Melt butter and sugar in skillet that is 12 inches in diameter at the top. Place apple halves in butter, round side up. Cook over low heat 35 to 40 minutes, turning halfway through cooking and again a few minutes before they are finished. Cook until light golden in color and caramelized. Fit crust over apples, folding edges of crust under itself. Bake at 400 degrees for 20 to 30 minutes, until crust is golden brown. Turn out immediately and serve warm. CARAMEL PINEAPPLE CAKE (8 servings) 1 cup solid vegetable shortening 1 cup sugar 1 whole egg 3 eggs, separated 1 1/2 cups cake flour 1/2 cup milk 2 teaspoons vanilla 8-ounce can crushed pineapple, well-drained 2 teaspoons baking powder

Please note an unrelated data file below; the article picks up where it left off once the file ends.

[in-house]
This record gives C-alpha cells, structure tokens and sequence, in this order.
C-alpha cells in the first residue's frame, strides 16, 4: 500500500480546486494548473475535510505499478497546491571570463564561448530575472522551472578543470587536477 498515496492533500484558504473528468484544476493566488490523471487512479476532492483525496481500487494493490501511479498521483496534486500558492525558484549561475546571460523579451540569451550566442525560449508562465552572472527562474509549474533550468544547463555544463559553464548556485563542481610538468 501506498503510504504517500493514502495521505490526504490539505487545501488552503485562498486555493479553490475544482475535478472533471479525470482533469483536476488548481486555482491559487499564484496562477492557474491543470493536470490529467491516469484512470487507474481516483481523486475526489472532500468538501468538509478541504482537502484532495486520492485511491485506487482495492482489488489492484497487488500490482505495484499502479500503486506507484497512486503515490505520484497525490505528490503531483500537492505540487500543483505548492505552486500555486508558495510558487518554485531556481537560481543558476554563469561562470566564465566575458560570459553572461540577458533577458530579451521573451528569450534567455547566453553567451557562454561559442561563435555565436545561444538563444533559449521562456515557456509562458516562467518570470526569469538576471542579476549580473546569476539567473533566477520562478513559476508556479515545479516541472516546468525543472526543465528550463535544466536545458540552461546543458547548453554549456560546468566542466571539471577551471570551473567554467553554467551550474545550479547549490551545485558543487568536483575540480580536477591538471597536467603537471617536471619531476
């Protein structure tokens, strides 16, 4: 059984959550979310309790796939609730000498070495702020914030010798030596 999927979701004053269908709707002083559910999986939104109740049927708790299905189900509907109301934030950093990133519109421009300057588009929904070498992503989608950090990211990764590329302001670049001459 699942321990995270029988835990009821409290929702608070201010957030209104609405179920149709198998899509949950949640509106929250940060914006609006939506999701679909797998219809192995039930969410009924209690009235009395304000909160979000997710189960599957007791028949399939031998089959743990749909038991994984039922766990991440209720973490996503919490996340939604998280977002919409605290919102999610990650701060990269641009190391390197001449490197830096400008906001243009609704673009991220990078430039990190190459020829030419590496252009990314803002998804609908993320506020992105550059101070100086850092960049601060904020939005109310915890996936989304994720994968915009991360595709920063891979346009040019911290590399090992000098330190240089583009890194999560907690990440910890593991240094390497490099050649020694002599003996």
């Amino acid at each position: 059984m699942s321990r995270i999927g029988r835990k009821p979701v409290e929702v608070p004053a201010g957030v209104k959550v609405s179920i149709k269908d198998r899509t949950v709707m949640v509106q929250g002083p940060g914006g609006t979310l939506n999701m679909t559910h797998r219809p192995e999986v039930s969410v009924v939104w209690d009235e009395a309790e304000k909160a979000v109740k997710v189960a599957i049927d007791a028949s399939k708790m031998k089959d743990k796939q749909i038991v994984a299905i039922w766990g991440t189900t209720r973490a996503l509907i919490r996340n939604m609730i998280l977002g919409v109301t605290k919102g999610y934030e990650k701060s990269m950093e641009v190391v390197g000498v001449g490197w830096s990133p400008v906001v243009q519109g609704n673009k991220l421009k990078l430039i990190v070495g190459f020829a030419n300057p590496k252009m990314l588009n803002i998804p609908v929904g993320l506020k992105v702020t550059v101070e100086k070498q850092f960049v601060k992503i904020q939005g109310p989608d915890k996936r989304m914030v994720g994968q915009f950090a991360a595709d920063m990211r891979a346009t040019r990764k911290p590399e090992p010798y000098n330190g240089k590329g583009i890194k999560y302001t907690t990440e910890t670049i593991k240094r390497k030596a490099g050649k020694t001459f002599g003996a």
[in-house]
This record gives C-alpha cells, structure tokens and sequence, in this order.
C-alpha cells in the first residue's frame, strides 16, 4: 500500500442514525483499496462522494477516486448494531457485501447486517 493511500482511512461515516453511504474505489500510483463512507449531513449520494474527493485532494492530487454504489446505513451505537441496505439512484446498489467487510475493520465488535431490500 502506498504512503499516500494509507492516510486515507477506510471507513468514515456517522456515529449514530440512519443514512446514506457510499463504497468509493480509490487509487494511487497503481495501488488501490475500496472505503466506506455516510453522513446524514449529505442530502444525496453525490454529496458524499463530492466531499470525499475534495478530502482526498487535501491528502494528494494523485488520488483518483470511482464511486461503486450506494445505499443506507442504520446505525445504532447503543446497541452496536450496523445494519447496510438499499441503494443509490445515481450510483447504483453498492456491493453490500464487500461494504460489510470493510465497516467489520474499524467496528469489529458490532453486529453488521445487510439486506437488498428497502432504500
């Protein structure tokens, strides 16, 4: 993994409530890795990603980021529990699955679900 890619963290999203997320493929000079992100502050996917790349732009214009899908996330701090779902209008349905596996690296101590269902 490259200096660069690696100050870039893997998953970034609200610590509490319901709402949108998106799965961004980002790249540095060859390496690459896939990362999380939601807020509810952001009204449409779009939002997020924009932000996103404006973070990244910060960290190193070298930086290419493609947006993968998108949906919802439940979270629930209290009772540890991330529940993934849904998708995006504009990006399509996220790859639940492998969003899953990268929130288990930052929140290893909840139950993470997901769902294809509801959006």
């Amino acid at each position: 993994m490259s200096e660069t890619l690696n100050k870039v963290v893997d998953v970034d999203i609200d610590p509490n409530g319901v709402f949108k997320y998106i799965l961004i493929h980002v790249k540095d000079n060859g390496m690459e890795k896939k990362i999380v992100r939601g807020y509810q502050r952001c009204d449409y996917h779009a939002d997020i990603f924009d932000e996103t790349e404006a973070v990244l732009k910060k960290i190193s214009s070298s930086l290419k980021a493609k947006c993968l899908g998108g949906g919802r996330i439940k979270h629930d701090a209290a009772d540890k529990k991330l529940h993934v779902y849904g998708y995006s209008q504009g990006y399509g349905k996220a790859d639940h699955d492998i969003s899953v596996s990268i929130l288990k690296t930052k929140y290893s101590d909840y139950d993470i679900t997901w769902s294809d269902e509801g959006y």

Butter 2 8-inch baking pans and line with waxed paper. Beat shortening and sugar until light. Add whole egg and 3 yolks, 1 at a time, beating to blend between each addition. Fold in flour and milk, alternately. Add vanilla and pineapple. Beat whites until stiff but not dry. Sprinkle baking powder over flour mixture and fold in whites. Bake at 350 degrees for 30 minutes.Allow cakes to sit a moment before turning out of pans onto greased cake racks. When cool, split in half horizontally. Caramel Nut Filling: 1 cup white sugar 1 cup dark brown sugar 1/2 cup milk 1/4 pound butter 1 1/2 teaspoons vanilla 1/2 cup chopped walnuts
Combine first 4 ingredients in saucepan. Bring to boil and let boil 2 minutes without stirring. Remove from heat; add vanilla. Beat until thick and cool. Fold in nuts. Spread between layers of cake but not on top. Icing: 1 cup pure maple syrup 1/2 cup egg whites Candied violets for decoration